They have all picked up the spirit of working collaboratively with me. I have quarterly meetings with all of them. I haven’t been through them all yet, I asked them to invite me, show me what they do, show me their training, let me meet their board, speak to buyers, meet the CEO. Some of them have been slower than others at taking it up but none of them have said no. So I don’t think I can ask for more. Every time I go somewhere I get a positive welcome, see senior people and feel there is a change taking place.

Are some retailers worse than others?



(Laughs) I’m not going to tell you. But they are all trying to move forward. Compliance with the code is law, it’s not an issue. So everyone should be compliant.

“Saying you can’t supply someone else is an issue for the competition and markets authority, but reasonable notice period is under my scope”

We have heard of at least one supermarket threaten to delist suppliers if they also supply Aldi and Lidl. Has that come onto your radar?

Yes, it has. Saying you can’t supply someone else is an issue for the competition and markets authority, but reasonable notice period is under my scope. It is something I have mentioned to the code compliance officers when they talk to me about reasonable notice [before a delisting]. A few of them want me to spell it out. I say if someone is an exclusive supplier to you, then reasonable notice should be considerably longer than a supplier that is not. So if you want to push people to become exclusive by saying we don’t want you to supply a particular retailer, be aware that I will expect you to give them longer notice.

What do you consider to be reasonable notice?

It does vary from case to case, but it should always be a minimum of 12 weeks. I heard of someone in eggs being given significantly shorter notices period that that. So what are they supposed to do with the hens? It’s thinking what’s reasonable. So start with 12 weeks. If you are a big brand and you supply to lots of other people, then it’s probably not as important to have longer, but if you’re small and exclusive, then it’s very different. We may well produce some guidance. At the moment a lot of people are asking me about it.

What sort of reaction has there been to the case studies that have been released so far?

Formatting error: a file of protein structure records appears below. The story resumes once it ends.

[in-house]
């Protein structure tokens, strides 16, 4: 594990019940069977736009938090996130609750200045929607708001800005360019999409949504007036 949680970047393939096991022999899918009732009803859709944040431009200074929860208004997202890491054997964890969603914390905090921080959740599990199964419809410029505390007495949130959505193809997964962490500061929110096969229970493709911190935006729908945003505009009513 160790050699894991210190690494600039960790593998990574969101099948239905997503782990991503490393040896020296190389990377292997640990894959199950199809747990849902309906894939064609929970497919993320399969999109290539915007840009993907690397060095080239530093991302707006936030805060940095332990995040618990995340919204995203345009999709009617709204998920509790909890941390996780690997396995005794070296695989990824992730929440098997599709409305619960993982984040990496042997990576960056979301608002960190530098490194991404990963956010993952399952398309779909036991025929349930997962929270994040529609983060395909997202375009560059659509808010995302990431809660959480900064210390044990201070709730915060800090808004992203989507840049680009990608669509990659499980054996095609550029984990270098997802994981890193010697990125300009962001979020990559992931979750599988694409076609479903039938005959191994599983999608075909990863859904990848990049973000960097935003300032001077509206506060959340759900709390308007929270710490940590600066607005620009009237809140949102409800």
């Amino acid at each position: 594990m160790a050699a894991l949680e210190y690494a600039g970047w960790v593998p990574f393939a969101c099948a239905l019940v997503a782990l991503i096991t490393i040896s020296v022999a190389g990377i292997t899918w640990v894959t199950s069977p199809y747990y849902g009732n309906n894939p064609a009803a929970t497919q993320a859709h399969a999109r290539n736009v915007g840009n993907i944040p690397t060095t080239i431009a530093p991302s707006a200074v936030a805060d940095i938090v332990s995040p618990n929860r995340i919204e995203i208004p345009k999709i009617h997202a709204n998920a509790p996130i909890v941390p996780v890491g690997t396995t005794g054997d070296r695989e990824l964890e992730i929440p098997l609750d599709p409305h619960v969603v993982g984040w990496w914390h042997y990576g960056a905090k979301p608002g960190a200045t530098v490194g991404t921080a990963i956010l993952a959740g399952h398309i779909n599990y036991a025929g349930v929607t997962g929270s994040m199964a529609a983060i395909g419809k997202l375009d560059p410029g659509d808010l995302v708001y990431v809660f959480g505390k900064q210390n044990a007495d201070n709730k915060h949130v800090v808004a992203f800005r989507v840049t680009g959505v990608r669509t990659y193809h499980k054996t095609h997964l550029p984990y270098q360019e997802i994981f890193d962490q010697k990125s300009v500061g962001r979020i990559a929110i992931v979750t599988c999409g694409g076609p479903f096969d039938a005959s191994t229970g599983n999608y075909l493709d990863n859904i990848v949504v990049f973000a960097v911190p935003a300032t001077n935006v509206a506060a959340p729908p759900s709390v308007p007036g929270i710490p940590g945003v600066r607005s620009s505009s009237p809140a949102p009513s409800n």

I check the details for accuracy with the retailer in breach of the code before it goes online, and all of them have accepted it. I haven’t had any of them challenged, although of course they are written carefully in the first place. I have had responses from trade associations saying thank you, we now have suppliers who know where we stand. I felt a little sorry for Morrisons in the last one, because it got picked up and publicised whereas I don’t think people were ready for the first two. But people are probably hooked up with Google Alerts now, so I suspect new case studies will be picked up in the same way.

“I need to do more on raising awareness of the code, building people’s confidence in talking to me”

You’ve agreed to stay in the hot seat for at least four years. How have you found it?

I thought I would be sitting at my desk and wondering why no one was ringing me, but there has been far, far more speaking engagements than I had ever anticipated. I have done almost everything on the train. So I don’t think I had foreseen it would require so much engagement, you would think after all the lobbying people would be flooding in to tell me stuff. There is an automatic review after two years by an independent person, who will ask ‘Is the GCA making any difference?’ And I suppose, technically, after two years they could close us down.

What are the biggest challenges you face when it comes to making a difference?

I need to do more on raising awareness of the code, building people’s confidence in talking to me, and do more in helping the retailers understand what the issues are and how we can move forward. I also think there is a degree of scepticism saying the code has been around for four years, not made much difference, or what difference it has made has already happened, so what more difference can be made? So I’ve got that to overcome as well.

What do you think you have achieved?

More than I thought. I thought I would have to go down the investigations route to get change, but I wanted to give the collaborative route a chance, and I have shown the collaborative route can achieve something. I am particularly pleased with that. Partly because if you go down the investigative route,it will take ages to do each one and we will both end up with loads of lawyers. This is a faster, simpler, way of moving things forward. And I can do it on a much wider range of things.